Solidarity is a weapon – Support Natalja!
Solidarity is a weapon – Support Natalja!
On Saturday the 9th of February, Natalja was arrested during a demonstration in München, Germany against the NATO ‘security’ conference that is held there every year in February. She’s accused of having violently resisted police measures. A judge decided that she was to be taken to the prison of München. Natalja had been previously arrested during the G8 summit in Germany last summer and got convicted to 10 months imprisonment. She also has a third trial hanging after that she was arrested on the demo on the first of May last year. It is likely that she will have to spend some time in prison. During one month, she has not had any visit. On the 30th of April, her trial will take place in München.
We publish parts of a letter she recently wrote from prison.
I went to Munich (the ‘capital’ of the state of Bavaria in southern Germany – known for the traditional ‘Oktoberfest’…) to join the protest against the Nato war conference (officially called Security Conference) which takes place in Munich every year in February. It is a meeting of political leaders, military representatives and members of the arms lobby, who all follow the invitation of the Quandt foundation. The Quandt family is main shareholder of the BMW Corporation, a company producing cars but also military equipment like vehicles and arms. (The roots of their wealth and influence were in chemical industry – including the exploitation of prisoners of a concentration camp during World War II.)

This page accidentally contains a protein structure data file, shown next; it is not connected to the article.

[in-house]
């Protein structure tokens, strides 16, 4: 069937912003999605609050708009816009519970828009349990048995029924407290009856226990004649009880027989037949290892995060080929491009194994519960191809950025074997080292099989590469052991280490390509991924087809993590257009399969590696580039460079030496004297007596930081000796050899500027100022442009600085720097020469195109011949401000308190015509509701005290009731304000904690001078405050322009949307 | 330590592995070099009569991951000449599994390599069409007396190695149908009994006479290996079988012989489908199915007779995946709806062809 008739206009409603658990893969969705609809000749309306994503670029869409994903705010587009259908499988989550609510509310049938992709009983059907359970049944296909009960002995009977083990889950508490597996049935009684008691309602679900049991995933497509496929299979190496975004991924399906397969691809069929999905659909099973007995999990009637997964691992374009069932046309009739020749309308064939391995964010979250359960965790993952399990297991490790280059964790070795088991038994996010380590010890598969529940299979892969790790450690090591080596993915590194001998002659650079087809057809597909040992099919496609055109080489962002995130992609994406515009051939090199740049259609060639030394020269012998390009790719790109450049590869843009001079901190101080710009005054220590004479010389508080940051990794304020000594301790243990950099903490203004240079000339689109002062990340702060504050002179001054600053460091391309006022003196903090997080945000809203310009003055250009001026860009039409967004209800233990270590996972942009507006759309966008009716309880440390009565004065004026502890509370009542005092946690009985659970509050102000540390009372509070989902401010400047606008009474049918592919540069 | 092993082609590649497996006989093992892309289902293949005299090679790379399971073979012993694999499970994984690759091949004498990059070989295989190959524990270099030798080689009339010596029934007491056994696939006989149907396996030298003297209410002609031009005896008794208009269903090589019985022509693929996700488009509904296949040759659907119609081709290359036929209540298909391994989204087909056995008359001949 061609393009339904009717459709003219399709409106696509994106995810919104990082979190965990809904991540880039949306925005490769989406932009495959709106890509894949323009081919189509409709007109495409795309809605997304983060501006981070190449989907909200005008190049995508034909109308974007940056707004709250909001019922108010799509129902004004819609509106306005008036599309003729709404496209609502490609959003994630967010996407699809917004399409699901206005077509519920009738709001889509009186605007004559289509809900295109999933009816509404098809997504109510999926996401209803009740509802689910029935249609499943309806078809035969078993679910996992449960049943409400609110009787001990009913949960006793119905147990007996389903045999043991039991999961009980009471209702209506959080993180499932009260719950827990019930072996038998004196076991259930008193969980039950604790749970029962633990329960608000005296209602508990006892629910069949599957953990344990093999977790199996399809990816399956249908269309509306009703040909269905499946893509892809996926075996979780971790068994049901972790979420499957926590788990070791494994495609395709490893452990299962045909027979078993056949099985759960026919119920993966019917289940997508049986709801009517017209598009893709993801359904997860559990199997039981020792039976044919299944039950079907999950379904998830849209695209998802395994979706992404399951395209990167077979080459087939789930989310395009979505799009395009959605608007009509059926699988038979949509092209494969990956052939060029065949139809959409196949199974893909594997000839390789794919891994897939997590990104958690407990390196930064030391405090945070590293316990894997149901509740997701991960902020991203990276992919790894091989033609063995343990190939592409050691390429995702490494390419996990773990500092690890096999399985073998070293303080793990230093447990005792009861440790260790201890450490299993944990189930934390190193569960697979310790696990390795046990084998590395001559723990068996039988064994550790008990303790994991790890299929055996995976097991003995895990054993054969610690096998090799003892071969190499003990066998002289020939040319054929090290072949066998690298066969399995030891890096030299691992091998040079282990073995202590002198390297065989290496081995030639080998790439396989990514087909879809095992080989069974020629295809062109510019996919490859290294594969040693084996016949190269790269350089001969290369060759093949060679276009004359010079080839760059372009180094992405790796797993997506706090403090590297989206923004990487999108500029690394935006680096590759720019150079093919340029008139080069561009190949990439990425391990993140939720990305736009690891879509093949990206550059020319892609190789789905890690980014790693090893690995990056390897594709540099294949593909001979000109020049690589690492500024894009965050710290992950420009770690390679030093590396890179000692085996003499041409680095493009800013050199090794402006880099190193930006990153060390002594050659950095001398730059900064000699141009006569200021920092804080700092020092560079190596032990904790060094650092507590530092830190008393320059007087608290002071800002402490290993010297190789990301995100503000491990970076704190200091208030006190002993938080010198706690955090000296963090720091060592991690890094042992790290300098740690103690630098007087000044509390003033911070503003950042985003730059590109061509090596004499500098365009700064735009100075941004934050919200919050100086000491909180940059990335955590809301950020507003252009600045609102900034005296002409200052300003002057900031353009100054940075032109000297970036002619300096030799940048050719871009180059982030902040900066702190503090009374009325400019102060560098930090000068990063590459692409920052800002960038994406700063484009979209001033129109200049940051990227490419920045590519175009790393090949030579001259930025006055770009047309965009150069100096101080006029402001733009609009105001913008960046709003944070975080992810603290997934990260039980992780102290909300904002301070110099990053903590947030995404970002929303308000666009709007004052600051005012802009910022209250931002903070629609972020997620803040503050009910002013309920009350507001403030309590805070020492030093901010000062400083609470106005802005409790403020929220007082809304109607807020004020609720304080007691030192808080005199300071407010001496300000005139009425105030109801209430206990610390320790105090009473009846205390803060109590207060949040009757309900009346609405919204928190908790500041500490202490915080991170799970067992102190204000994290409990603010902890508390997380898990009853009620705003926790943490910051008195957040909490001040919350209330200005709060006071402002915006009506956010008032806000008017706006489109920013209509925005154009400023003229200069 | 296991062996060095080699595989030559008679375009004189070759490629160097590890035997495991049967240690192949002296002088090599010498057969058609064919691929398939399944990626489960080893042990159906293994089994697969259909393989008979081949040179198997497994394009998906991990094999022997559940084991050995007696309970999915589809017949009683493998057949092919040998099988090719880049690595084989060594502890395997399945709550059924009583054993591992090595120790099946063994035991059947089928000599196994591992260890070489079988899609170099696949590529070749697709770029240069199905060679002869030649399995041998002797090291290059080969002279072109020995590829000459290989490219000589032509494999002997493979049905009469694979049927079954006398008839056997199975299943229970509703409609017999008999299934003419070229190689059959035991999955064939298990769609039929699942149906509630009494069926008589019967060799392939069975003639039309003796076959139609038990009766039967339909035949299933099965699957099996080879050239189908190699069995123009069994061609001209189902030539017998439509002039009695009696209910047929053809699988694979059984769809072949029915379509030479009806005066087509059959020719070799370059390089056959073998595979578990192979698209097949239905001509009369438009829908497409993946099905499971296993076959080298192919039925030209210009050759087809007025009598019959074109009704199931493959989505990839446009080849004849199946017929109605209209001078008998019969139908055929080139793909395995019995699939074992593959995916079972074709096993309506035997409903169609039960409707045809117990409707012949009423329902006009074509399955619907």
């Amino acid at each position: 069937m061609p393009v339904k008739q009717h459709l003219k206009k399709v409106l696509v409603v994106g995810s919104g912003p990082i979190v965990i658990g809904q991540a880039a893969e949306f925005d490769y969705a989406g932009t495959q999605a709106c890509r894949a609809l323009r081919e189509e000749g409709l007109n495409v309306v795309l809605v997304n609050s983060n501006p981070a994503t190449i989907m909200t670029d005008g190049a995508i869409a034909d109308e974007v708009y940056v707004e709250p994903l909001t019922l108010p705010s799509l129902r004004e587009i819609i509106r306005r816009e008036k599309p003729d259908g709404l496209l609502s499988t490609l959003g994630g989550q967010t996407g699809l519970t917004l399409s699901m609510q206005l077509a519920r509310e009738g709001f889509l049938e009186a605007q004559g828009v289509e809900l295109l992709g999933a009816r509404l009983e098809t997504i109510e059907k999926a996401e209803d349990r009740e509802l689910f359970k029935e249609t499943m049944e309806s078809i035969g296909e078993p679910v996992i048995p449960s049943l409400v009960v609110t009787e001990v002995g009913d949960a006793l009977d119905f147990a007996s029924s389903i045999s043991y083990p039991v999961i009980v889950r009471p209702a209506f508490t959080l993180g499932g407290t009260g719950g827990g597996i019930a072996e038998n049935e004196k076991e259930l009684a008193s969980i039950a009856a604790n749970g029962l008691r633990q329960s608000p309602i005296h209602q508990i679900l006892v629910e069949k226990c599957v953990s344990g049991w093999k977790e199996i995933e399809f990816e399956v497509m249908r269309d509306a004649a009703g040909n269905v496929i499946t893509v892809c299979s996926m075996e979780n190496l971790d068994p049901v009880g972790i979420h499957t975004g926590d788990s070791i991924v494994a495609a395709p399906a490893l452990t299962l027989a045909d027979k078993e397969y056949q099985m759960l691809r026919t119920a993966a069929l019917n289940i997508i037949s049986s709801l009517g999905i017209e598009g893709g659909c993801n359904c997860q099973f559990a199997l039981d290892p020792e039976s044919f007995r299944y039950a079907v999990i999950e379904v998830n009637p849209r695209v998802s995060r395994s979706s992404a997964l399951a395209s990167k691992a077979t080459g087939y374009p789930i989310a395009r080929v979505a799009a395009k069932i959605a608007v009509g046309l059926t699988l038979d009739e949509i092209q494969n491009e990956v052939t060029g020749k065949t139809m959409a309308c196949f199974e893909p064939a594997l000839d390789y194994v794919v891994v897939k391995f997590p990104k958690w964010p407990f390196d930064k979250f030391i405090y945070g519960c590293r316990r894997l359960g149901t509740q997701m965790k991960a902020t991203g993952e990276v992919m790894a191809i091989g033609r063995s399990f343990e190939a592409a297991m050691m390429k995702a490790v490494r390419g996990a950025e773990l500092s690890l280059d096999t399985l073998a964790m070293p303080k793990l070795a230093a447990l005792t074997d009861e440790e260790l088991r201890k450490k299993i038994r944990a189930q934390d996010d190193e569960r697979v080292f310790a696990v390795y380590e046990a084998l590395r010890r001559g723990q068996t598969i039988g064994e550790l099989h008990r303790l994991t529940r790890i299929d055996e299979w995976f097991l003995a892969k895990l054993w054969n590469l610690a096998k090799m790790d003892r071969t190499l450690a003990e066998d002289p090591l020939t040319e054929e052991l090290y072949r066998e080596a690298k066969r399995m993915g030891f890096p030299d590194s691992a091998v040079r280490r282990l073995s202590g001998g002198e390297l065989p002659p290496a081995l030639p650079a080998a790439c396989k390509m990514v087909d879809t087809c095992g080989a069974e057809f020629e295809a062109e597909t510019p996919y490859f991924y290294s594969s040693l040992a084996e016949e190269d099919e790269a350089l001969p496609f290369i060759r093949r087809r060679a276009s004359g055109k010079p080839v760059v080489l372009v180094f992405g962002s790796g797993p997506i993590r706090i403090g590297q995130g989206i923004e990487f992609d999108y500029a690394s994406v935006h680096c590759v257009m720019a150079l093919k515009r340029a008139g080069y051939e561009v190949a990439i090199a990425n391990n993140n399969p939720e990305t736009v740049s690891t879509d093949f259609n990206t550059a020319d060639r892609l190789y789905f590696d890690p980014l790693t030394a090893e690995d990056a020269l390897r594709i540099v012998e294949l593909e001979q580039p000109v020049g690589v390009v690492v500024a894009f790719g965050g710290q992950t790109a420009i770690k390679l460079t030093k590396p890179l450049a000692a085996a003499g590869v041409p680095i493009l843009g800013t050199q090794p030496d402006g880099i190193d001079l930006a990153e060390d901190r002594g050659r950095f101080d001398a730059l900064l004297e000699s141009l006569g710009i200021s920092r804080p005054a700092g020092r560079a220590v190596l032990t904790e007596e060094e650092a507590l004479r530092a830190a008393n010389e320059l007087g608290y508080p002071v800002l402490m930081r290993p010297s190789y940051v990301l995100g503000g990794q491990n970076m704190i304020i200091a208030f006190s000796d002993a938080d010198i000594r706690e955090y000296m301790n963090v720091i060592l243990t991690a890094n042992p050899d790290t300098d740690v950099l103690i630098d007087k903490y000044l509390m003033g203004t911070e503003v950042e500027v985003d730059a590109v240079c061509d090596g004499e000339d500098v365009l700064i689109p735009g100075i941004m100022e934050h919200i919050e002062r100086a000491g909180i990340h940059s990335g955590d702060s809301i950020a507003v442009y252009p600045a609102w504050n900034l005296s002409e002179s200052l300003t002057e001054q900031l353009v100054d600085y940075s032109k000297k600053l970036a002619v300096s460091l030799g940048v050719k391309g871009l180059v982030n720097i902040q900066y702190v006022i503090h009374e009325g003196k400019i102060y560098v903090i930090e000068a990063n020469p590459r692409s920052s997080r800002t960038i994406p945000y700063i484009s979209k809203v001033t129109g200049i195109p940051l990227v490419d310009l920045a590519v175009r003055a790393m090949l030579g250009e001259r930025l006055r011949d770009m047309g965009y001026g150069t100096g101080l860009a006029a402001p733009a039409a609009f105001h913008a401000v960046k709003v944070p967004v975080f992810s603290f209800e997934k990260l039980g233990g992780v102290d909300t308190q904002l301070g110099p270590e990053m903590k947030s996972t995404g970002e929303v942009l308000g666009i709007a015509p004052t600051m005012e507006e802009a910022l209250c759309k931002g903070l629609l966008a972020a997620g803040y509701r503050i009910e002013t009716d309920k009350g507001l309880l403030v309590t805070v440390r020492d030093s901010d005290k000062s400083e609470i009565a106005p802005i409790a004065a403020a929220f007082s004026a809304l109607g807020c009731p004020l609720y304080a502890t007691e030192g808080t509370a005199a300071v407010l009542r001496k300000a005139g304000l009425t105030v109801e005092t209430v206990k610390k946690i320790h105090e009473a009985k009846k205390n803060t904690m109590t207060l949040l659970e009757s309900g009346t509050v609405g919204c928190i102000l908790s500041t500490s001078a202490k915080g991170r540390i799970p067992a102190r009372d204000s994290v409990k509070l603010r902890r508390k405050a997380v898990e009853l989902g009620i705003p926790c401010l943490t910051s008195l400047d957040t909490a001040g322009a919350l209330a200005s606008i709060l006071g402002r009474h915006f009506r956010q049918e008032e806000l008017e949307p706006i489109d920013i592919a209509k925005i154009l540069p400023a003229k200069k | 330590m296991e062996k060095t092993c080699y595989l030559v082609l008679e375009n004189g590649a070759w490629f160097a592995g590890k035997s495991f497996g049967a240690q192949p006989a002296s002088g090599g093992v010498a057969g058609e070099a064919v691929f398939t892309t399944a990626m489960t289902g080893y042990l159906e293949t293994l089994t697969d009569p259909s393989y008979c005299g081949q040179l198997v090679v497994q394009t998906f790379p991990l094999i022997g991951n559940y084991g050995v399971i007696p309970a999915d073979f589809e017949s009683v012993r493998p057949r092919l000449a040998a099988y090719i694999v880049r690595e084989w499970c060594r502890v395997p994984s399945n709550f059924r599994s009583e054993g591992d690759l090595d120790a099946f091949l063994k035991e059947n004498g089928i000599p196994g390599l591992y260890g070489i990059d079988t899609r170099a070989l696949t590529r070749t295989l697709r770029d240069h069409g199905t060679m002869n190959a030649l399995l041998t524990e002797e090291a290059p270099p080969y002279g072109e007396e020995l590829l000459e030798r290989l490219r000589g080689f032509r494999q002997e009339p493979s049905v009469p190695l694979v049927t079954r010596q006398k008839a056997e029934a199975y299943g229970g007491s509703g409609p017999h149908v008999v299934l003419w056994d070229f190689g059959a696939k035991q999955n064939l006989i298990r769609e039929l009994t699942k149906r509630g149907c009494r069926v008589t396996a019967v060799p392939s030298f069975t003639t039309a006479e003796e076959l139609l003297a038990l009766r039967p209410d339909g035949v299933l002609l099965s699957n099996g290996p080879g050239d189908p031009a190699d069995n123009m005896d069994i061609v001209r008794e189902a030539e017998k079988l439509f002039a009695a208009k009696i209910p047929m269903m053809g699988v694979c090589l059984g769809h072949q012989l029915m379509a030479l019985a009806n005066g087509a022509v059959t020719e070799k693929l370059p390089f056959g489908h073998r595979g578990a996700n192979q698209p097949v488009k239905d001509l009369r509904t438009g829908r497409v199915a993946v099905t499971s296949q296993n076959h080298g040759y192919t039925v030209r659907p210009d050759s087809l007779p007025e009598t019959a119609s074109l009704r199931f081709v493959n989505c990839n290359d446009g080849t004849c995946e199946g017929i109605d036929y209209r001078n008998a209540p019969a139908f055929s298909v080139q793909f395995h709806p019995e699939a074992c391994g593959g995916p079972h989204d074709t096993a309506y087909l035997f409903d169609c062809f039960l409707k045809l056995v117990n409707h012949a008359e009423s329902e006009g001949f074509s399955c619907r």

In spite of the ‘private’/’commercial’ background of the conference the men and women ‘of honour’ meeting there have the status of official guests of the federal Republic of Germany. The German army (Bundeswehr) is responsible for the location…
First of all I have to say that I feel ashamed of my own damned passive behaviour: I am confronted with an artificial environment constructed to control people and forcing them to adapt to a way of life that seems to be frozen. Prison is a complex structure of intimidation, emptiness, humiliation and pressure.